Keith Button is training for some ultra endurance events coming up soon too, a few 100 mile MTB races. Keith thought a climby, semi-off road loop in the Whites sounded like a good idea for a humid day.
Starting out, Keith asked about how long of a warmup we'll get before the first climb. Um, that just was the warmup! My sadistic route heads right up Campton Mtn. I had reasonably fresh legs and wanted to hit the first two climbs slightly anaerobic, then back off a little for the rest of the ride.
Campton Mtn has some exceedingly steep pitches near the top, nearing 20% grade. The way I saw it, the "easy" 10% first half was the warmup for the upper section. That felt pretty good.The climb is mostly paved, the descent mostly gravel on almost as steep gradients. That was a quick 1200ft of climbing.
With barely a breather in between, Sandwich Notch is attacked next. The paved start quickly gives way to rough jeep road gravel further up. Again, there are several upper-teens pitches on this 1000ft climb. I waited for Keith a bit at the top, and when he appeared, sounds were coming from his drive train that should never come from a drive train. His chain was failing. Well, at least it didn't interrupt a good climb.
Fortunately, I brought my Camelbak on this hot day, where I carry everything but the kitchen sink. I had spare Shimano 9spd pins and chain breaker. A link on his Shimano chain looked like maybe it was mis-stamped. A pin didn't hold. Pushing the pin out was challenging because the link was a little bent and the pin wasn't lining up to push out. My sweet all-stainless Lezyne chain tool broke. SOB! Now what? Best option at the time seemed to be to push the bent over plate back on the existing pin in the chain and pray it holds. You generally can't get away with this anymore since Shimano changed their design many years ago. You must use a new pin. It seemed to work, but Keith is a big guy and can put out mad Watts.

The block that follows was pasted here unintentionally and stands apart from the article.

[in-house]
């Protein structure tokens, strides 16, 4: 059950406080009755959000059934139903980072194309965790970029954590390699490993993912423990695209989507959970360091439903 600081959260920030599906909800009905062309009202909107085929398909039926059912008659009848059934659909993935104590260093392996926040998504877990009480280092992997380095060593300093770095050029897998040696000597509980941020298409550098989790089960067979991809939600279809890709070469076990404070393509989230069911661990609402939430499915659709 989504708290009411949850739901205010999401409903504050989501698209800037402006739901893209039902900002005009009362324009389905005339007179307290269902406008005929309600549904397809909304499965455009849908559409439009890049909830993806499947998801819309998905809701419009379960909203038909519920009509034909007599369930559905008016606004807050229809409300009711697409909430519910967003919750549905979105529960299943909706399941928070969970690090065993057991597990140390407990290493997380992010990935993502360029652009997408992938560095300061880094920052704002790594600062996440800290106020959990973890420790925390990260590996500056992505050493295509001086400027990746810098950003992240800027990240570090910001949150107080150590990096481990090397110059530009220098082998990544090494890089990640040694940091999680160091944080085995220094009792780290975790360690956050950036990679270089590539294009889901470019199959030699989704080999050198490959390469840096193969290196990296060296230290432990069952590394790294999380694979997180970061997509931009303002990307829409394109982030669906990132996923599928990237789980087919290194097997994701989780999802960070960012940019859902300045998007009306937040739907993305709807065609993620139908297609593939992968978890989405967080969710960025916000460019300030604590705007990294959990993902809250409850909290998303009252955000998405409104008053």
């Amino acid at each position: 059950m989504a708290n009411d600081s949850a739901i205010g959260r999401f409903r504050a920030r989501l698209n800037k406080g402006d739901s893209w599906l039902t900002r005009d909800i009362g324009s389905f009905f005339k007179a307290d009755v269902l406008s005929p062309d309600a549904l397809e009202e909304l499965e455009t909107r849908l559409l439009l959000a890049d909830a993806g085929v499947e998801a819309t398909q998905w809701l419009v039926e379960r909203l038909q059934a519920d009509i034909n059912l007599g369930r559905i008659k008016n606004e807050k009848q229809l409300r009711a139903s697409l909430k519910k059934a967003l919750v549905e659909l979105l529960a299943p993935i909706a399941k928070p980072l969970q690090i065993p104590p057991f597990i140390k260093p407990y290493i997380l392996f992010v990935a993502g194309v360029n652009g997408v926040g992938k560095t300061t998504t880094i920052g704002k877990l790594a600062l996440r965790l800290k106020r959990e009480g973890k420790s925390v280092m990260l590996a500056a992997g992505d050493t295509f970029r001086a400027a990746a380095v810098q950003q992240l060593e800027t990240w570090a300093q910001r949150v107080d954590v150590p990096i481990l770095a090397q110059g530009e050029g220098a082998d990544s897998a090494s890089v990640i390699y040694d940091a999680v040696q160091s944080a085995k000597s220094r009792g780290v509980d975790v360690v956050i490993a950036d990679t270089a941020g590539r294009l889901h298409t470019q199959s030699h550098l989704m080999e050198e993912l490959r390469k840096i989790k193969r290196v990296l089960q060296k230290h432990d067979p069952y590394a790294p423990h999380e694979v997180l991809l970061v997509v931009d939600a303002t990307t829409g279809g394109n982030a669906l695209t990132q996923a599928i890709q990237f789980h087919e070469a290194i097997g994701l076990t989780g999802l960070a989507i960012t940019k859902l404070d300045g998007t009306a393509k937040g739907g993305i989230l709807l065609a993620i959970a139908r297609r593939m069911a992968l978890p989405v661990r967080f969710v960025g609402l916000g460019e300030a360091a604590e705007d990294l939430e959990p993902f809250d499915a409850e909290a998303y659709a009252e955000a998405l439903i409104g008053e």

Two-thirds of the back-stop broke away. Images of new versions of this tool show
Lezyne greatly beefed up this area. Not a cheap tool. Hoping Lezyne will send me
this replacement piece.
After rolling along many miles of back gravel roads, we came to a cut-through I wanted to explore. The Strava Heat Map was lightly lit up, so I knew people were riding it. Was it only in winter on groomed snowmobile trails? On MTBs because terrain is so rough? Only one way to find out.
It starts as Town Farm Rd, a barely used logging road. As the grade steepened, so did the roughness. It was fully rideable on cross bikes though. As we reached the high point, the "road" was barely there, more like a singletrack down what may have been a logging route a century ago. Cool riding, but the few stream crossing were too much to risk riding through on cross bikes. Some very slow going through this two mile section, but worth checking out. I probably wouldn't ride this on a cross bike again, but would love to find a way to work into one of my MTB loops in the area.
Crossing under I-93 brought us to the next climb, Bog Road. It is gravel most of the way up and all the way down, quite choppy because a very large aggregate gravel is laid down on much of it. Perfect for cross bikes.
Heading up Stinson Rd to the lake, Keith's chain let go again. We got this far by just pushing the plate back on the pin, so we thought why not try that again. We had just this one climb left. But no. It failed almost right away again. There went my Strava score! Actually, I don't give a shit about that anymore. This time, we had to figure out how to use my broken tool to remove links and put a new pin in. Wasn't easy. I also carry a small pliers. A pliers with the tool were enough to hold the chain together while pushing a pin in. Surprised the remaining nub left on the tool didn't crack off.
The descent back to Campton on paved Ellsworth Rd was brutal. This used to be a 50+mph rip, but now the road is so busted up that even on cross bikes with 38mm tires, you don't dare let your speed run out.
It was seriously hot at lower elevations as we finished. I was thinking a dip in the Mad River would be a perfect way to cap off a fine ride. We finished the 100k loop in 4.6hrs with 6800ft of climbing.
Keith topping out on Sandwich Notch with barely holding together chain.
Algonquin Rd along the Beebe River
Town Farm "Road"
Keith descending back side of Town Farm "Road"
Stream crossing on Town Farm
Instant post ride cool-down in the Mad River